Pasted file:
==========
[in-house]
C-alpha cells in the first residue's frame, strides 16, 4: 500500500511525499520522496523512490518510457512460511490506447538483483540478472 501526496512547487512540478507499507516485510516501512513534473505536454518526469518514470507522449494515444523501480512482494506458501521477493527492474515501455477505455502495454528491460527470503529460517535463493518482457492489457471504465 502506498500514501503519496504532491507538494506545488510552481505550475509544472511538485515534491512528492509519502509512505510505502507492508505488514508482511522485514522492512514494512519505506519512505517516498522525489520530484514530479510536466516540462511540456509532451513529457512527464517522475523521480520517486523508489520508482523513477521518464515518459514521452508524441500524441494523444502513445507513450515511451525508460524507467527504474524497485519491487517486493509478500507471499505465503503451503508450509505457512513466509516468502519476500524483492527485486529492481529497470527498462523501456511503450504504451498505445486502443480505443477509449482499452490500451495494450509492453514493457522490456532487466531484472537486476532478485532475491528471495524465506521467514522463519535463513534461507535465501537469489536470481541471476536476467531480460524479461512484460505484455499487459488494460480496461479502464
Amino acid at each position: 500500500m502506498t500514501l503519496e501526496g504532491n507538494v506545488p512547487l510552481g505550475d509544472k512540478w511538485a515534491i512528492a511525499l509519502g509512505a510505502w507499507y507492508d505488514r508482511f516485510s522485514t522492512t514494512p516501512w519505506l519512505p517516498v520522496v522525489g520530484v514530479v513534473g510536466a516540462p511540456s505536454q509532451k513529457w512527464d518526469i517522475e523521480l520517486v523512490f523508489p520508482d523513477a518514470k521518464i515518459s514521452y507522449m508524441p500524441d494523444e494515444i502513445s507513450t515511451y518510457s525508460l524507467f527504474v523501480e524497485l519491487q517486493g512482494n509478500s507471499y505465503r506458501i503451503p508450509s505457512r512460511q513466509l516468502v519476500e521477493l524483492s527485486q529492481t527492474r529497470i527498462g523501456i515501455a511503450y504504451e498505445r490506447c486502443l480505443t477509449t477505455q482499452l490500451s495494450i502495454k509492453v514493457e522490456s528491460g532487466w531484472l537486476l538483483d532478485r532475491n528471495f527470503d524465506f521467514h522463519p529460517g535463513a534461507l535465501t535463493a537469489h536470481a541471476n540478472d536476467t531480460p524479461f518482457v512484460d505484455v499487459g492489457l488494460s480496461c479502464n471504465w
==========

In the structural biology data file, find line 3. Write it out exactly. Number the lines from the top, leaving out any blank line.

Amino acid at each position: 500500500m502506498t500514501l503519496e501526496g504532491n507538494v506545488p512547487l510552481g505550475d509544472k512540478w511538485a515534491i512528492a511525499l509519502g509512505a510505502w507499507y507492508d505488514r508482511f516485510s522485514t522492512t514494512p516501512w519505506l519512505p517516498v520522496v522525489g520530484v514530479v513534473g510536466a516540462p511540456s505536454q509532451k513529457w512527464d518526469i517522475e523521480l520517486v523512490f523508489p520508482d523513477a518514470k521518464i515518459s514521452y507522449m508524441p500524441d494523444e494515444i502513445s507513450t515511451y518510457s525508460l524507467f527504474v523501480e524497485l519491487q517486493g512482494n509478500s507471499y505465503r506458501i503451503p508450509s505457512r512460511q513466509l516468502v519476500e521477493l524483492s527485486q529492481t527492474r529497470i527498462g523501456i515501455a511503450y504504451e498505445r490506447c486502443l480505443t477509449t477505455q482499452l490500451s495494450i502495454k509492453v514493457e522490456s528491460g532487466w531484472l537486476l538483483d532478485r532475491n528471495f527470503d524465506f521467514h522463519p529460517g535463513a534461507l535465501t535463493a537469489h536470481a541471476n540478472d536476467t531480460p524479461f518482457v512484460d505484455v499487459g492489457l488494460s480496461c479502464n471504465w